So, with the cell door closed glucose remains in the blood stream circulating around with nowhere to go but eventually into the fat stores. But the levels are consistently higher than they should be so more and more insulin is produced to try and get the levels down. Then there are not only high blood sugar levels but high insulin levels as well hanging around where they should not be doing major damage to cells, tissue and organs.

You may be wondering why this is important but this is a condition called ‘Insulin Resistance’ which if you have it will lead you down a path to full blown diabetes. This devastating disease does major damage to sensitive organs like the brain, eyes and kidneys and that is what leads to a shortened life if you are unfortunate enough to go on to develop diabetes.

This condition is becoming more common and is affecting up to 50 percent of adults who either have this condition or are in the process of developing it and one third of all children. As we get older we become more prone to develop it as the combination o our no-exercise lifestyles together with a diet of refined foods takes it toll on our health.

It can easily be reversed though but it will take some action to restore good health. Firstly a strength training program done just 2-3 times a week will get those muscles toned back up so they can soak up excess sugar from the blood stream and burn it up harmlessly for energy. Muscle tissue is highly active and has high energy demands so taking this step alone will go a long way to getting a healthy body back.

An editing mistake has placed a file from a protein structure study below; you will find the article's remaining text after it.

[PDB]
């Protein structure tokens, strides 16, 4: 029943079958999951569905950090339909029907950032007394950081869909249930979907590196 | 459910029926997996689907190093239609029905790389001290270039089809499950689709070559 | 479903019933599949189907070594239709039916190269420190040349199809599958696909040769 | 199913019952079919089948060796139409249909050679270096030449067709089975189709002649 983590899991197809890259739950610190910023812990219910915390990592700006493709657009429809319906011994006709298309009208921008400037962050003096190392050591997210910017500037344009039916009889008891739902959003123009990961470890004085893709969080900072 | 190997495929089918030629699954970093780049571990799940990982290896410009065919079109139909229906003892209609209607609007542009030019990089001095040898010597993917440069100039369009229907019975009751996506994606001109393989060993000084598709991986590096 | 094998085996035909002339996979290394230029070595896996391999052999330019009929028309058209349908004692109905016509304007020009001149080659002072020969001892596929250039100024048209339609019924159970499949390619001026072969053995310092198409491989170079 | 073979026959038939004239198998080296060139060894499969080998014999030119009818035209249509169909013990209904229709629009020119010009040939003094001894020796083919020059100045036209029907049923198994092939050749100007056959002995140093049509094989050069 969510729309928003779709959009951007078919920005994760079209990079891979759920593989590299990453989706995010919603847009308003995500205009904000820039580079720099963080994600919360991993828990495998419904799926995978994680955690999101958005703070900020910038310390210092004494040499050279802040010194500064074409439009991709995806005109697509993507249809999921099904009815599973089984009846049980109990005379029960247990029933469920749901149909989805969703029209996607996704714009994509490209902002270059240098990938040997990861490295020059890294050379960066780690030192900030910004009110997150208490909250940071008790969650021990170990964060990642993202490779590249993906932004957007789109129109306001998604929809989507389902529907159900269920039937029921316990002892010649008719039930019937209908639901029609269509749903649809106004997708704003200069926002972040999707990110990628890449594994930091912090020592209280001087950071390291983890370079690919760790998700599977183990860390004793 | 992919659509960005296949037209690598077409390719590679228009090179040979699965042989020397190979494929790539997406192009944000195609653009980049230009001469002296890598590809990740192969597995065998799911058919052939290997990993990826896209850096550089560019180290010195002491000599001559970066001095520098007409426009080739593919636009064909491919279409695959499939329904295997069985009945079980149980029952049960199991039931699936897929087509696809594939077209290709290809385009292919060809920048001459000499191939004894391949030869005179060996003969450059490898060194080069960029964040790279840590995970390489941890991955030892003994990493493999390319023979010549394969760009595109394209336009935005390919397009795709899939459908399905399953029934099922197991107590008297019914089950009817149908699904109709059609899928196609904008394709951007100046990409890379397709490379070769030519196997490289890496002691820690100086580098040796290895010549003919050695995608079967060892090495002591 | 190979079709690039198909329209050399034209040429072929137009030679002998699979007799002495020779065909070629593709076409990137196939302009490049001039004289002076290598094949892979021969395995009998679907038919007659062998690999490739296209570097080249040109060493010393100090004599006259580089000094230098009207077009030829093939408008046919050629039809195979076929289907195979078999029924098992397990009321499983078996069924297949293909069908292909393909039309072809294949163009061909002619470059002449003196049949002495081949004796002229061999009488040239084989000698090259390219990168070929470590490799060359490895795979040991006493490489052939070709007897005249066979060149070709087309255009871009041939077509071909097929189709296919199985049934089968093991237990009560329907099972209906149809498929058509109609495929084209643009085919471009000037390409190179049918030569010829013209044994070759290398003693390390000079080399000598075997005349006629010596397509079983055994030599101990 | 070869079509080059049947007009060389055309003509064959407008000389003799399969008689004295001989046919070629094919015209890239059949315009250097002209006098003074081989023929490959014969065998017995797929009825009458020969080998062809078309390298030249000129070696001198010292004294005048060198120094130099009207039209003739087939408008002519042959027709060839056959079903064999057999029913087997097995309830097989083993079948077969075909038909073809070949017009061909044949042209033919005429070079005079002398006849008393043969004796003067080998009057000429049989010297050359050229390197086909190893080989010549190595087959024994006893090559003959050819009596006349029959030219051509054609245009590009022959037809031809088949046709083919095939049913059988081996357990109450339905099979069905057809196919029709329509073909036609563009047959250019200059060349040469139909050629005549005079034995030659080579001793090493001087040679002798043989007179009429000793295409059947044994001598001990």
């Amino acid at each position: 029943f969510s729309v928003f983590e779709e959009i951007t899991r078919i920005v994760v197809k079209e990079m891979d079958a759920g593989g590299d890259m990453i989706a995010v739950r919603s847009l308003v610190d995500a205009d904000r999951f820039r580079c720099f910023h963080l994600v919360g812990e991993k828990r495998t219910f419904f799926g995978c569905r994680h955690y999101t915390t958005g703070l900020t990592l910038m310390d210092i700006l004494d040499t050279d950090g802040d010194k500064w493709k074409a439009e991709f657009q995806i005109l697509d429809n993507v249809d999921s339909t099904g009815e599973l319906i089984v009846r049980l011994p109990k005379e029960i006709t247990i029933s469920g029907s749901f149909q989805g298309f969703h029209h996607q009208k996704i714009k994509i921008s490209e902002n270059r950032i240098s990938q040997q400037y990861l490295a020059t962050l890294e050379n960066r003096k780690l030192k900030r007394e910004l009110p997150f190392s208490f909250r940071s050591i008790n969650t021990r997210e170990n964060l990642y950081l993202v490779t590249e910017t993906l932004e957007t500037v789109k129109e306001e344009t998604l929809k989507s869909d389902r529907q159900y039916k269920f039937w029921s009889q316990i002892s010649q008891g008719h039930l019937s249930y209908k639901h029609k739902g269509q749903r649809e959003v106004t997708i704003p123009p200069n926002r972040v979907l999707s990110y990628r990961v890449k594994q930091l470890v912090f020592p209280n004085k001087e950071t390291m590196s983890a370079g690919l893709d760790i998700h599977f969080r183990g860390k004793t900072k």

The next thing is to get rid of as much refined and processed foods as possible as the more of them we eat the more insulin is required to metabolize them. The more insulin needed and present in our blood the less the cells can take it up and the more damage is caused to other organs and tissues.

Women especially around mid-life are especially prone to this condition. A waist measurement of over 35 inches (40 for men) is one sign, fatigue, climbing blood pressure and blood fats are all other indicators.

In essence our lifestyles along with our environment have all evolved and changed too rapidly for our bodies to keep up the pace. We still have the same genetic blue-print of our ancestors who thrived on a diet of natural, nutrient rich foods low in carbohydrates. They were also highly active on a day-to-day basis with much greater levels of vigorous movement and exercise than our modern sedentary lifestyles.

But we can put some of these things back into our life and make some changes that will keep us healthy and well. It will not be easy though as we are surrounded by mountains of processed ‘junk’ food and leisure activities that involve no more activity than sitting.